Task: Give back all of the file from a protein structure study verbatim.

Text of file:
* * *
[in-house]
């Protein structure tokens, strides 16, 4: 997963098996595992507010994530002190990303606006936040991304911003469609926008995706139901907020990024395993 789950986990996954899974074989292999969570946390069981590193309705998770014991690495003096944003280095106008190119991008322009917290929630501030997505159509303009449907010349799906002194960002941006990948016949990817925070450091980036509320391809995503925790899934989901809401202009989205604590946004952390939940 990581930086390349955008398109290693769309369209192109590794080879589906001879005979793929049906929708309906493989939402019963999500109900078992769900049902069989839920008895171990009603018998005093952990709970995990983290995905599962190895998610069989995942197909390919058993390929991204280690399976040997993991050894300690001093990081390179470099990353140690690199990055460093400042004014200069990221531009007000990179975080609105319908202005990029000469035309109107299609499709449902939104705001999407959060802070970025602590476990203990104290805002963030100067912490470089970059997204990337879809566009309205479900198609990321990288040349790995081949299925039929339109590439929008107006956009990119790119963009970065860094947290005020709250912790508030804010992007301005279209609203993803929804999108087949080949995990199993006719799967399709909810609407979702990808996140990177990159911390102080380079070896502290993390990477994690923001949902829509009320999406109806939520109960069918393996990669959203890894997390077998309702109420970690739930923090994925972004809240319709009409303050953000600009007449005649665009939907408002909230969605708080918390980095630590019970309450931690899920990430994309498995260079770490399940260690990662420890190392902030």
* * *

[in-house]
């Protein structure tokens, strides 16, 4: 997963098996595992507010994530002190990303606006936040991304911003469609926008995706139901907020990024395993 789950986990996954899974074989292999969570946390069981590193309705998770014991690495003096944003280095106008190119991008322009917290929630501030997505159509303009449907010349799906002194960002941006990948016949990817925070450091980036509320391809995503925790899934989901809401202009989205604590946004952390939940 990581930086390349955008398109290693769309369209192109590794080879589906001879005979793929049906929708309906493989939402019963999500109900078992769900049902069989839920008895171990009603018998005093952990709970995990983290995905599962190895998610069989995942197909390919058993390929991204280690399976040997993991050894300690001093990081390179470099990353140690690199990055460093400042004014200069990221531009007000990179975080609105319908202005990029000469035309109107299609499709449902939104705001999407959060802070970025602590476990203990104290805002963030100067912490470089970059997204990337879809566009309205479900198609990321990288040349790995081949299925039929339109590439929008107006956009990119790119963009970065860094947290005020709250912790508030804010992007301005279209609203993803929804999108087949080949995990199993006719799967399709909810609407979702990808996140990177990159911390102080380079070896502290993390990477994690923001949902829509009320999406109806939520109960069918393996990669959203890894997390077998309702109420970690739930923090994925972004809240319709009409303050953000600009007449005649665009939907408002909230969605708080918390980095630590019970309450931690899920990430994309498995260079770490399940260690990662420890190392902030």